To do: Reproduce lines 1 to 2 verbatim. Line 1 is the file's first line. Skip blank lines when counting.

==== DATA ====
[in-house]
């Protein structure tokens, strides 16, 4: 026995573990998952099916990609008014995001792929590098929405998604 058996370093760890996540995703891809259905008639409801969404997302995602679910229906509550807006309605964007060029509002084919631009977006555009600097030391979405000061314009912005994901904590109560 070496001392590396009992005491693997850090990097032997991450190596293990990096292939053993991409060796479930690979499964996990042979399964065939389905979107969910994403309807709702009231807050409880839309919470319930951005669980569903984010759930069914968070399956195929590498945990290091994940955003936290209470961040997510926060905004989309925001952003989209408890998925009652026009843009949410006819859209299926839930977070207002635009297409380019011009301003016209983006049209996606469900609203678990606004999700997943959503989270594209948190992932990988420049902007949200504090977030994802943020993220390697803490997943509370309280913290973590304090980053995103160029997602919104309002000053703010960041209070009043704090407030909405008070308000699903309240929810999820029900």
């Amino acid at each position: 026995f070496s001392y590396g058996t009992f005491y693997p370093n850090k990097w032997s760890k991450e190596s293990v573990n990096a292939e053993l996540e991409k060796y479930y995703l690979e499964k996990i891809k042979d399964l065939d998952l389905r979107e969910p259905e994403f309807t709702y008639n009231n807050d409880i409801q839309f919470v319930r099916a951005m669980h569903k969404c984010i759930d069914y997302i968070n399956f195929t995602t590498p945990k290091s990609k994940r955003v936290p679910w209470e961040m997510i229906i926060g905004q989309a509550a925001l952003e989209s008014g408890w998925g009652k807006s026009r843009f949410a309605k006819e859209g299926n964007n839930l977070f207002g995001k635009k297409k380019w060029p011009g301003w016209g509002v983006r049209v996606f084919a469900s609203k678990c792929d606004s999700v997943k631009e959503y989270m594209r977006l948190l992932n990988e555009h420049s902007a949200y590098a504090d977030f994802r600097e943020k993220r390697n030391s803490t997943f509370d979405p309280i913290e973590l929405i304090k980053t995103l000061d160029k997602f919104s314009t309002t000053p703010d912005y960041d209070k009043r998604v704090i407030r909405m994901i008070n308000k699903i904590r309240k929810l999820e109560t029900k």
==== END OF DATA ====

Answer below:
[in-house]
């Protein structure tokens, strides 16, 4: 026995573990998952099916990609008014995001792929590098929405998604 058996370093760890996540995703891809259905008639409801969404997302995602679910229906509550807006309605964007060029509002084919631009977006555009600097030391979405000061314009912005994901904590109560 070496001392590396009992005491693997850090990097032997991450190596293990990096292939053993991409060796479930690979499964996990042979399964065939389905979107969910994403309807709702009231807050409880839309919470319930951005669980569903984010759930069914968070399956195929590498945990290091994940955003936290209470961040997510926060905004989309925001952003989209408890998925009652026009843009949410006819859209299926839930977070207002635009297409380019011009301003016209983006049209996606469900609203678990606004999700997943959503989270594209948190992932990988420049902007949200504090977030994802943020993220390697803490997943509370309280913290973590304090980053995103160029997602919104309002000053703010960041209070009043704090407030909405008070308000699903309240929810999820029900």